L'alpage des Morzinette (the pastures of Morzinette, 1600m asl) have been used to graze heifers (young female cows) in the summer for hundreds of year. These young cows don't need milking and therefore can be left to their own devices for several weeks. Shepherds took them, stayed for a couple of days and left again, checking on them every now and again.
So we set off one very sunny morning (first mistake) to discover Morzinette. The start of the trail looked to be about 30 minutes walk from our flat (I had the tiniest/least detailed map as a guide) and the loop was said to take about 2h30.
|Walking at midday in the blazing sun = first mistake|
What the map also failed to convey was that we would start the walk at around 900 m asl and climb to 1600m asl in a very short amount of time! The path was very steep and I thought I had almost killed Mr T who had agreed to do the walk despite his back injury and was suffering big time. The first 60 minutes of the walk were hell under the sun! I do not have pictures of those painful moments as I think Mr T would have throttled me had I got my camera out to immortalise the pain (I had chosen this walk after all so this was partially my fault).
|Still more blazzing sun and a 700m climb = bigger mistake!|
Even Alf was suffering! Every now and again we came across little unoccupied chalets lost in the middle of nowhere where we stopped for a while and let Alf drink in the water trough.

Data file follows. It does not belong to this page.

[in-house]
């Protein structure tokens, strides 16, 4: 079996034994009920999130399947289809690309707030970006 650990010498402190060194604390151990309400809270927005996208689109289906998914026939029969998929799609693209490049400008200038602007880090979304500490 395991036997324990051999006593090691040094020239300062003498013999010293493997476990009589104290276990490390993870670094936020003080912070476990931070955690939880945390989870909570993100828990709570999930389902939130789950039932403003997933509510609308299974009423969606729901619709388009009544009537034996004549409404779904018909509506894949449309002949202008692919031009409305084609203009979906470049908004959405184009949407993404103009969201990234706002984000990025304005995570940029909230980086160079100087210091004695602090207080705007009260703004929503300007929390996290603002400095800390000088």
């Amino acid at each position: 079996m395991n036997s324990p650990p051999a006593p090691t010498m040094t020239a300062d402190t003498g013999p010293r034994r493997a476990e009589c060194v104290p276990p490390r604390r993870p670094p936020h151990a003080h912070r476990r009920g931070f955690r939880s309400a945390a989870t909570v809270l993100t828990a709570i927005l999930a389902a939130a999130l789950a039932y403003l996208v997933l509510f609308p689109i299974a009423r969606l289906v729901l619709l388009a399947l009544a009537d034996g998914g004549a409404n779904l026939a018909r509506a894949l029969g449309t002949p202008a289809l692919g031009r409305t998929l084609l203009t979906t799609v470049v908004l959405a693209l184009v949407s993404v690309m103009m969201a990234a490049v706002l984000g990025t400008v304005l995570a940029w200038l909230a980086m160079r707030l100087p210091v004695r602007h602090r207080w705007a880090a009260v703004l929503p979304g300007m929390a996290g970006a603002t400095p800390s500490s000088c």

|Don't these just look like Hansel and Gretel's gingerbread house?|
But we did make it to the top and the views almost made up for the pain getting up there. There still are a few shepherd's huts on the Morzinette pasture which can now be rented out for the weekends. I truly have no idea how you would get a car up there (some people did though...) and there's no way you'd be carrying heavy rugsacks up that path we had taken.
The views from the pastures gave us plenty of photo opportunities. From Alf posing in front of a hut...
... to Alf posing in front of a cross. The area is well known for avalanches and people have built little chapels and put crosses in many dangerous places in the hope of protecting themselves from avalanches in the winter.
You can see Avoriaz, a neighbouring ski station, from the Morzinette pastures. Well, I've just realised you can't really see it on the photo as the buildings are hardly distinguishable from the cliff they are built on. Anyhow, nice views especially on a clear sunny day like this.
In summary, a tough walk but with a beautiful reward at the end of it.
|Isn't this a picture perfect alpine scene?|
So join me next on a trip to the local market to salivate at pictures of the delicious local produces and to discover what I brought back home from our French holidays!